Reporter Randal Archibold weighed in on the debate over illegal immigrants in the border state of Arizona in Tuesday's story from Phoenix, "Immigration Bill Reflects A Firebrand's Impact," mocking the legislator behind a new law that would allow police to demand proof of legal entry into the country from anyone they suspect is here illegally.
The Arizona Senate passed one of the most stringent immigration laws in the country on Monday, marking a new level of influence for a Republican state senator who not long ago was seen by many as an eccentric firebrand.
Passage of the law, which would, among other things, allow the authorities to demand proof of legal entry into the United States from anyone suspected of being in the country illegally, testified to the relative lack of political power of Arizona Latinos, and to the hardened views toward illegal immigration among Republican politicians both here and nationally.
The state senator who wrote the law, Russell Pearce, had long been considered a politically incorrect embarrassment by more moderate members of his party - often to the delight of his supporters. There was the time in 2007 when he appeared in a widely circulated photograph with a man who was a featured speaker at a neo-Nazi conference. (Mr. Pearce said later he did not know of the man's affiliation with the group.)
In 2006, he came under fire for speaking admirably of a 1950s federal deportation program called Operation Wetback, and for sending an e-mail message to supporters that included an attachment - inadvertently, he said - from a white supremacist group.
But Mr. Pearce, 62, cannot be dismissed as just the party's right-wing fringe. As chairman of the Senate's appropriation committee, he controls whose bills are financed, and he has shown an uncanny knack to capitalize on this border state's immigration anxiety.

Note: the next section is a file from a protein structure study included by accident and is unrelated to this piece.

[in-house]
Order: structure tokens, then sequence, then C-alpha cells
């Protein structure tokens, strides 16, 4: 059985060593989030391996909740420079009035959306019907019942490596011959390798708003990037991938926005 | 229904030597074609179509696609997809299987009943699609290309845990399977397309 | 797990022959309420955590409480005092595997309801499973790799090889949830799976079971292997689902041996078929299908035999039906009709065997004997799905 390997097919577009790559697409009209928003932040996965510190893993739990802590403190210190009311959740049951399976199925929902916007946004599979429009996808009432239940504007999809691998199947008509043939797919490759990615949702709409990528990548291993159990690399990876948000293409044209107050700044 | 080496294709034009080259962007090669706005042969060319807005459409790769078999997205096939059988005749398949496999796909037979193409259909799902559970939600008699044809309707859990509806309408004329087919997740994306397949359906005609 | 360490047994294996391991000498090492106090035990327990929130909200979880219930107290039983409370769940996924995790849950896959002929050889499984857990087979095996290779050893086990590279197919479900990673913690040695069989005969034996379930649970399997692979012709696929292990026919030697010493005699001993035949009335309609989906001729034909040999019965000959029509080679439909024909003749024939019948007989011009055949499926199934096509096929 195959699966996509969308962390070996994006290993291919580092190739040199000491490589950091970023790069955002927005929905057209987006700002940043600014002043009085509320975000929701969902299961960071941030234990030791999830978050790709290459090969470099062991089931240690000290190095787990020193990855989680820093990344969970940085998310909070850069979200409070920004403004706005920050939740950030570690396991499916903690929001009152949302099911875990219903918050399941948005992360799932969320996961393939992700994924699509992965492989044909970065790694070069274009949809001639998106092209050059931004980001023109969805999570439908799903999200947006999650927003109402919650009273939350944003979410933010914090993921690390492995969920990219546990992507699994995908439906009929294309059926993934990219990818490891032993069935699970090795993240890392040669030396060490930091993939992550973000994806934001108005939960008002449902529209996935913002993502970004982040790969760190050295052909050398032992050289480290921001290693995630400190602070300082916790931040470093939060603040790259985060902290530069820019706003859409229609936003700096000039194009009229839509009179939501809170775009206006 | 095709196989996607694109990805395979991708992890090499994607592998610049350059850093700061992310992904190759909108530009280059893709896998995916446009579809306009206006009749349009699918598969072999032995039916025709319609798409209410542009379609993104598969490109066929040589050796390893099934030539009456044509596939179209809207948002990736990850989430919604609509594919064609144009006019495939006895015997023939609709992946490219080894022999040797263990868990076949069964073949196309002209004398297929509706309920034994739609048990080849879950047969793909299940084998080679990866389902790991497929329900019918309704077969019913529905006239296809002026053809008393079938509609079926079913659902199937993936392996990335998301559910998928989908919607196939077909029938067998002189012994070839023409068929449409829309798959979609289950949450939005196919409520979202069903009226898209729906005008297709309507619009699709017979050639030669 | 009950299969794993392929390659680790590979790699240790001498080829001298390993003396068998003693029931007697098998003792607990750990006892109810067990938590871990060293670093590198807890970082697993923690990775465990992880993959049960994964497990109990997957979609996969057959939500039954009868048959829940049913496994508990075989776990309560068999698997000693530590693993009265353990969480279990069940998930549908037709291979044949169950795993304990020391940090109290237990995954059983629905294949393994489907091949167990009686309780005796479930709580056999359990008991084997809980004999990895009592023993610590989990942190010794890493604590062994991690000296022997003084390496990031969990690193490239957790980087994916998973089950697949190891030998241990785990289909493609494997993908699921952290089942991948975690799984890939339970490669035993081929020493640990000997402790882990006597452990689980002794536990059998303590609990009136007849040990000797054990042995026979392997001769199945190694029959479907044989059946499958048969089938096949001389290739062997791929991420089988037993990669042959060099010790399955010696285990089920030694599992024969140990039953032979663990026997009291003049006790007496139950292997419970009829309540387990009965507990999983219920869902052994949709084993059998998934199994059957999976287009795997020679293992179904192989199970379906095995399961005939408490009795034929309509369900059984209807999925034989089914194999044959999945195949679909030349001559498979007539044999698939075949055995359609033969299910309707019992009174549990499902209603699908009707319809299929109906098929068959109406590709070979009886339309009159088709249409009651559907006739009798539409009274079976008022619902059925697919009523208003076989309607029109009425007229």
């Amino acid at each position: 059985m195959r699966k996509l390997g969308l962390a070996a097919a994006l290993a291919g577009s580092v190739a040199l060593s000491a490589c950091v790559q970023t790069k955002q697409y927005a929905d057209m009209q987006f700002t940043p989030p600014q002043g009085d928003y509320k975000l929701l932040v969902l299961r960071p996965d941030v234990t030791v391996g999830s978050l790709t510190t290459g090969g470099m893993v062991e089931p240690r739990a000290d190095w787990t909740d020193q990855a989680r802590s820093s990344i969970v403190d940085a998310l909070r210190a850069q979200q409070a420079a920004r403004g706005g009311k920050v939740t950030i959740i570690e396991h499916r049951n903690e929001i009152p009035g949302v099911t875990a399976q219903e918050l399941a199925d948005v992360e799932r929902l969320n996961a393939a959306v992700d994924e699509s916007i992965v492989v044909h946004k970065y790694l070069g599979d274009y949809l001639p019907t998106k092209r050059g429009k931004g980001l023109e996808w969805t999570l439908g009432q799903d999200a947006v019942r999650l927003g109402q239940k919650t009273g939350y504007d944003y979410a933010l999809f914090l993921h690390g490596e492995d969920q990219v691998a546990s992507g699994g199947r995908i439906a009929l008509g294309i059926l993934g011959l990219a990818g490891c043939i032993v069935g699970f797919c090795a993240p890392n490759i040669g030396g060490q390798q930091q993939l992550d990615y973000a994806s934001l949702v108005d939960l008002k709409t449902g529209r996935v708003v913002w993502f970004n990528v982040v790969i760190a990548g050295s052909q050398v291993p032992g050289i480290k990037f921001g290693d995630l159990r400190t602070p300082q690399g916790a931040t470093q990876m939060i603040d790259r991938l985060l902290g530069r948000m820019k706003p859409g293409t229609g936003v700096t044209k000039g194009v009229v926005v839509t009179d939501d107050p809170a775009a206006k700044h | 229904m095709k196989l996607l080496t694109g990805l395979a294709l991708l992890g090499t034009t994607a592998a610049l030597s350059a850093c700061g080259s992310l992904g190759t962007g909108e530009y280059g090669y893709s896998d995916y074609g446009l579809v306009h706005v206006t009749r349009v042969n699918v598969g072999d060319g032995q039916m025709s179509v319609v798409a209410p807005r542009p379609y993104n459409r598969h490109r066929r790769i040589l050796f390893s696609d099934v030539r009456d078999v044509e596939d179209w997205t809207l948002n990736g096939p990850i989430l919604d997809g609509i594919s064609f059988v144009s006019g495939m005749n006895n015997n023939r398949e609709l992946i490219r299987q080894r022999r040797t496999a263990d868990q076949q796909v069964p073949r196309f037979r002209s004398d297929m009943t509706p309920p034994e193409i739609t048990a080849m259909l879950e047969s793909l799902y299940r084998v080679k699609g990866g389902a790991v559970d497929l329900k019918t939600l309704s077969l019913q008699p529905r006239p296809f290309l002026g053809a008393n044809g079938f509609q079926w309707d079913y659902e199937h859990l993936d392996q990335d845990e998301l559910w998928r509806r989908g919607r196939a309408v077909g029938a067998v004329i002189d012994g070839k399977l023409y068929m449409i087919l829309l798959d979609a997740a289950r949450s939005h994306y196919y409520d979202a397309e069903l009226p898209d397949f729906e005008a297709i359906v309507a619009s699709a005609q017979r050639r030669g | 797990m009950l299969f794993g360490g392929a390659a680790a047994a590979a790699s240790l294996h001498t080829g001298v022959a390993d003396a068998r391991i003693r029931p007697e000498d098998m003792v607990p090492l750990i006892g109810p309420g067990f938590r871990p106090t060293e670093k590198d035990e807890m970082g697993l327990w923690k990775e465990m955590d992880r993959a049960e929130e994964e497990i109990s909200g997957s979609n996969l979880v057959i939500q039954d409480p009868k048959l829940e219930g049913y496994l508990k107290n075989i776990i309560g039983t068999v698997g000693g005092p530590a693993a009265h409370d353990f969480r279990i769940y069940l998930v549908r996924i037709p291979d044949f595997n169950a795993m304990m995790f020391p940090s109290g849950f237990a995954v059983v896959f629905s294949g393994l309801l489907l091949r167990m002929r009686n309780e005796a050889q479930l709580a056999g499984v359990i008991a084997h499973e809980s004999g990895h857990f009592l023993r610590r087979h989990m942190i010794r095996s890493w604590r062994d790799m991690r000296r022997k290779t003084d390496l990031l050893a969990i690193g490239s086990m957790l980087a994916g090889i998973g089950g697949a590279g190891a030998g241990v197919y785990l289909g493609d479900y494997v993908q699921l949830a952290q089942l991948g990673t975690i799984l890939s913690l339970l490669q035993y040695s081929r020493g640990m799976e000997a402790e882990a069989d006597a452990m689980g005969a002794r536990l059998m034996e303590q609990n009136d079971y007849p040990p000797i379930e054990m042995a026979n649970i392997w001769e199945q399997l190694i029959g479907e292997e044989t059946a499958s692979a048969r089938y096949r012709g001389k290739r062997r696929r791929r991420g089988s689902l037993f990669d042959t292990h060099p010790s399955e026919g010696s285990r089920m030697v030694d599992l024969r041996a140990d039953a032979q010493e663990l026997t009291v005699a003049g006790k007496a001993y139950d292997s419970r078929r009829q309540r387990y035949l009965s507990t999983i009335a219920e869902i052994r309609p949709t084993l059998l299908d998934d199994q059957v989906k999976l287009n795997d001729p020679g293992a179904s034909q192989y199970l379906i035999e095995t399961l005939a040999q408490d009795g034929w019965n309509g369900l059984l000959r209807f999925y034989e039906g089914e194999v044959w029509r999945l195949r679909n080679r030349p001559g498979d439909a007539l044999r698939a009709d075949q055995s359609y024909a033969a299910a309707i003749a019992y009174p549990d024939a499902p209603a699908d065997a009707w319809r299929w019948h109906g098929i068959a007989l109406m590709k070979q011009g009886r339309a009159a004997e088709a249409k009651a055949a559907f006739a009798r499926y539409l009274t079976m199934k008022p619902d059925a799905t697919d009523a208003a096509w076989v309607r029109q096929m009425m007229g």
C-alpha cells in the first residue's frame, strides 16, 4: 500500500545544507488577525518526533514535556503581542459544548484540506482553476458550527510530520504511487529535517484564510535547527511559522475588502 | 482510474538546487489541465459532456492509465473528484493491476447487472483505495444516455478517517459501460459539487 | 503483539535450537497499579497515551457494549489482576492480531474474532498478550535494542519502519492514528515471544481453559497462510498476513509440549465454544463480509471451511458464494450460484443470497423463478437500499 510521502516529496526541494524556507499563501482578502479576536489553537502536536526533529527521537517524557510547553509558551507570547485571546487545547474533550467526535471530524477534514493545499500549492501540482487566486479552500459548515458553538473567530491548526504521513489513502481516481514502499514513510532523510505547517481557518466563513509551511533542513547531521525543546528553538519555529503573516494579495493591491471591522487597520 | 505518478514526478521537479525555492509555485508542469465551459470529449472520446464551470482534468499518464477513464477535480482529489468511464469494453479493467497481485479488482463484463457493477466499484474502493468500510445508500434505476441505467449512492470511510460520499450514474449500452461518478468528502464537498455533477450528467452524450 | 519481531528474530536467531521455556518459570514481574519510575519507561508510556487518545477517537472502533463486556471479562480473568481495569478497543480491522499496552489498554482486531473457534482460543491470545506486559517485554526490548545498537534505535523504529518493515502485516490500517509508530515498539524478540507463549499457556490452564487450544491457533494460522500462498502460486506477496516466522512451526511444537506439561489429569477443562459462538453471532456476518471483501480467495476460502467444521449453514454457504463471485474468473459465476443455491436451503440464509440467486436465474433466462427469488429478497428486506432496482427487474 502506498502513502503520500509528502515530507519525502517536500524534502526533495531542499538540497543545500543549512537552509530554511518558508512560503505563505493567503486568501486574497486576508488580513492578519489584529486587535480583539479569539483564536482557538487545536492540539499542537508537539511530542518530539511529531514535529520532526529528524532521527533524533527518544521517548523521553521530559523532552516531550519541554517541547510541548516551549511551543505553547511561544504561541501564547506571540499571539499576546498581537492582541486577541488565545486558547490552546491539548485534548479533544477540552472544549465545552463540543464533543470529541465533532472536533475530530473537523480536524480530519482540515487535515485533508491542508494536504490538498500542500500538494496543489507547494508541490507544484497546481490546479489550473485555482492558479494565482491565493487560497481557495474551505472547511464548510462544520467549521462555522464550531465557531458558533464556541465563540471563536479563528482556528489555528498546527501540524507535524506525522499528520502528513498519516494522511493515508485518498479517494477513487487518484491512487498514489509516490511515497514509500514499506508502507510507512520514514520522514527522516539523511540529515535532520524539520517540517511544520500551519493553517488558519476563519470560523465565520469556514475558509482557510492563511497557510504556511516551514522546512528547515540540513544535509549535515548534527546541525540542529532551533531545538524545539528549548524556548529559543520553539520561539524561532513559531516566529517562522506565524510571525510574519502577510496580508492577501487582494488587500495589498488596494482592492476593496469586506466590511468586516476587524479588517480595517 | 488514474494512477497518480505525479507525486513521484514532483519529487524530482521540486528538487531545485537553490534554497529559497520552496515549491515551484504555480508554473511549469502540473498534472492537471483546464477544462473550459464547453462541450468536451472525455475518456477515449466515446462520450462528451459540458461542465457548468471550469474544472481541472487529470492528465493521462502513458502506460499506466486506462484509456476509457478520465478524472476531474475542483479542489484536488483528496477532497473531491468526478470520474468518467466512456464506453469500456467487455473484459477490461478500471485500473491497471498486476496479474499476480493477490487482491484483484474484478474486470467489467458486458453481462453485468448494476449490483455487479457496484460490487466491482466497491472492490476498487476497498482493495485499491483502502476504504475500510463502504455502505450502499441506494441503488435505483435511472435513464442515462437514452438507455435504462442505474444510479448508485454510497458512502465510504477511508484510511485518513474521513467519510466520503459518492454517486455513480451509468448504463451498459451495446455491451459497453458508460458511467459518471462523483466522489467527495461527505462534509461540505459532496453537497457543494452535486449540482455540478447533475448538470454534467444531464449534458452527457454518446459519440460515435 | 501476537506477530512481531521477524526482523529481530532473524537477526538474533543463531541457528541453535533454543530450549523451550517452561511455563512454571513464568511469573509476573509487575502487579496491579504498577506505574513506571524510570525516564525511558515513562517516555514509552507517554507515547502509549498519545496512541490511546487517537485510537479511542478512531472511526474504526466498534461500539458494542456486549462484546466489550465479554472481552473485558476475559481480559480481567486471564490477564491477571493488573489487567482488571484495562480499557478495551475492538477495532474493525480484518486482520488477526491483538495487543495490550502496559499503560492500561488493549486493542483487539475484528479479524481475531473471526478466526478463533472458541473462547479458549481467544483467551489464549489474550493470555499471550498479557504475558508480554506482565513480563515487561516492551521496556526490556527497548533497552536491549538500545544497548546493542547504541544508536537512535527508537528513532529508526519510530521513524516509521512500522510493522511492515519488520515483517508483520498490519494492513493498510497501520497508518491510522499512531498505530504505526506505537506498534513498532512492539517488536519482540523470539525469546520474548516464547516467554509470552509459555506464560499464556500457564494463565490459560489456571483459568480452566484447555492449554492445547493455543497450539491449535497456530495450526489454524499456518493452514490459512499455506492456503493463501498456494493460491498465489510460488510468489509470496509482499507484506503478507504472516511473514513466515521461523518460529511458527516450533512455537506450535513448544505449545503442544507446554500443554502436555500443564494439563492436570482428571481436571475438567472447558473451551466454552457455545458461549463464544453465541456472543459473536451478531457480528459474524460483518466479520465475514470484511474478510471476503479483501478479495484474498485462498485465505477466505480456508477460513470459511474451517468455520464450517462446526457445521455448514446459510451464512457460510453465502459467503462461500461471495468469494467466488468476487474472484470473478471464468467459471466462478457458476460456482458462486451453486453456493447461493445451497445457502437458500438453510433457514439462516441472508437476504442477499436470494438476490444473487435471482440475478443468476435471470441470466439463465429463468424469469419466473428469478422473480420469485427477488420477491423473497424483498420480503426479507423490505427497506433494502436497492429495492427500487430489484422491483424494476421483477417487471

While surveys show immigration is less of a hot-button issue than it was a few years ago, Republican conservatives still care about the issue. In a New York Times/CBS News poll released last week, 82 percent of self-identified Tea Party supporters said illegal immigration was a "very serious" problem.
Archibold finally addressed some reasons why conservatives and others might be concerned about illegal immigration.
The nightly news here is filled with stories of raids on drop houses filled with immigrants and drug-related shootouts and home invasions. Mexico's drug violence has bloodied Nogales, Sonora, across the border from Nogales, Ariz. And just a couple of weeks ago, a southern Arizona rancher was killed on his property by someone the police suspect was involved in smuggling.
Archibold followed up with a slanted story on the "Caucus" blog Tuesday afternoon:
When Senator John McCain broke his silence Monday on his home state's tough, new immigration enforcement bill, some immigrant advocates wished he had kept quiet and worried that he was backpedaling on what had been one of his signature bipartisan issues.
Perhaps more than anything these days, though, Senator McCain's decision to endorse the measure as a "good tool" signals the rightward tilt of his party and his re-election battle with a conservative primary challenger.
While supporters of the new bill were called "conservative," opponents weren't characterized in ideological terms, but are merely "advocates," "national civil rights groups and faith leaders."
The same advocates who have worked with Mr. McCain in the past have condemned the state law as one derived from intolerance and a recipe for racial and ethnic profiling. Its sponsor has said his larger goal is to rid the state of illegal immigrants.
Frank Sharry, a veteran advocate who worked closely with Mr. McCain on bills in 2006 and 2007, said he was bewildered by the senator's latest position. Mr. McCain had taken pride in bucking conservatives in his party who were lashing him for his push for immigration law changes that would have provided a path to citizenship for illegal immigrants.
Opponents of the bill, including national civil rights groups and faith leaders, are seeking to increase pressure on the governor to veto it. On his blog Sunday, Roger Mahony, the Roman Catholic archbishop of Los Angeles, the largest archdiocese, likened the proposed law to "German Nazi and Russian Communist techniques."
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